The island was named after the French explorer Bruni d’Entrecasteaux who explored the Channel region and discovered it to be an island in 1792. It was known as Bruni Island until 1918, when the spelling was changed to Bruny.
The first image below maps all of North and South Bruny. The second image shows a dotted line indicating the path of the vehicle ferry from Kettering to North Bruny, then the road across and down North Bruny towards The Neck.
We drove off the ferry at Roberts Point on North Bruny and passed Roberts Hill to the right. Who was that Roberts? Was he one of the three, who in 1826 discovered coal in the area of Adventure Bay on the east coast of South Bruny? Or was he an aboriginal man also known as Black Bob who was granted 10 acres of land on Bruny Island by Governor Arthur in the first half of the nineteenth century?
Soon after Roberts Hill, with Barnes Bay to the north , the Missionary Hills rolled across the landscape on the southern side of the main road. If I had not been aware we had ferried across to an island I would have sworn we remained in mainland Tasmanian locations such as inland from New Norfolk, winding through parts of the east coast around Triabunna, or many other places. The colour of the cleared grass paddocks and hills, the character of the forests usually comprised of casuarina, acacia, banksia and eucalypt trees, and the shape of the undulating land seemed the same as those of areas on the nearby mainland. It is a worn landscape with no mountainous escarpments. It is, of course, the same geological age as the land across the other side of the D’Entrecasteaux Channel.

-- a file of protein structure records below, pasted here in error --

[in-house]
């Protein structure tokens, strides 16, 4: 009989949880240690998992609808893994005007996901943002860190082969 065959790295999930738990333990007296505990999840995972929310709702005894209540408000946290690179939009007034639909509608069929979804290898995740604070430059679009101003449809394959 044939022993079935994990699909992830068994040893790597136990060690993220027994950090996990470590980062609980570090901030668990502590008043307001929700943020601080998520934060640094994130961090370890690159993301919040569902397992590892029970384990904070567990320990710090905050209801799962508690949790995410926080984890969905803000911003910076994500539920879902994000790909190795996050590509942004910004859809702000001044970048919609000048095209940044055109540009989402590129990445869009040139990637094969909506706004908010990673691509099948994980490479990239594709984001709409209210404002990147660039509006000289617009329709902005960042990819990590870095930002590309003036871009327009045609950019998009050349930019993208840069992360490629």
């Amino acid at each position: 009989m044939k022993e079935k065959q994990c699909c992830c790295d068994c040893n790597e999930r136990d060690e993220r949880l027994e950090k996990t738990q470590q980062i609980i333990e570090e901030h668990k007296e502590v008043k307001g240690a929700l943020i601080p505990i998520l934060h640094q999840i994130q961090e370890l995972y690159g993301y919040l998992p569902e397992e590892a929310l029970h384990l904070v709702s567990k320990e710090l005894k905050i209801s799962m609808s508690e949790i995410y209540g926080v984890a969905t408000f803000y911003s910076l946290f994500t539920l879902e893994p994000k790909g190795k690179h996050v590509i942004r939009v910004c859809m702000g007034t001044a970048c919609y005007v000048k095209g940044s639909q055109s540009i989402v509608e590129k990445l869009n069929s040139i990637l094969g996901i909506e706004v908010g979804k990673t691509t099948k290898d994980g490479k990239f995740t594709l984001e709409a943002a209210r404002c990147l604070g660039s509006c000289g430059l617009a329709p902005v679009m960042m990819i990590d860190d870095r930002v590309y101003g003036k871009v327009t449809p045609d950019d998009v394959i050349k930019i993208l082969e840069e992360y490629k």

As we headed southwards, passing places of interest that we would return to before leaving, a glistening expanse of water, Great Bay, sparkled to the west.
Twenty five minutes after leaving the ferry we had reached the thin isthmus stretched between north and south Bruny, and we had Isthmus Bay to the west and the large spread of Adventure Bay to the east. Half way along we stopped at The Neck’s viewing platform for the Trugannini lookout, climbed and climbed and then climbed some more on well-made steps (with small rise depths for comfort) and reached the summit for panoramic views.
Jeanette watched me walking up.
The photos taken by Jeanette and I from the top are predictably similar: one of mine, then one of Jeanette’s.
This part of Bruny offers a natural home for a Little Penguin (also known as Fairy Penguin) rookery. The constructed walk ways hover over their burrows and allow visitors to appreciate these native birds without directly interfering in their passage to and from the water at dawn and dusk. Just as I was amazed last year by the steepness of the snow clad mountains which South Georgia Island and Antarctic penguins climb to nest, I was impressed by the difficulty these penguins would encounter clambering up the scrubby bush and steep sand dunes of the Bruny Neck. The first is mine and the second is a photo by Jeanette.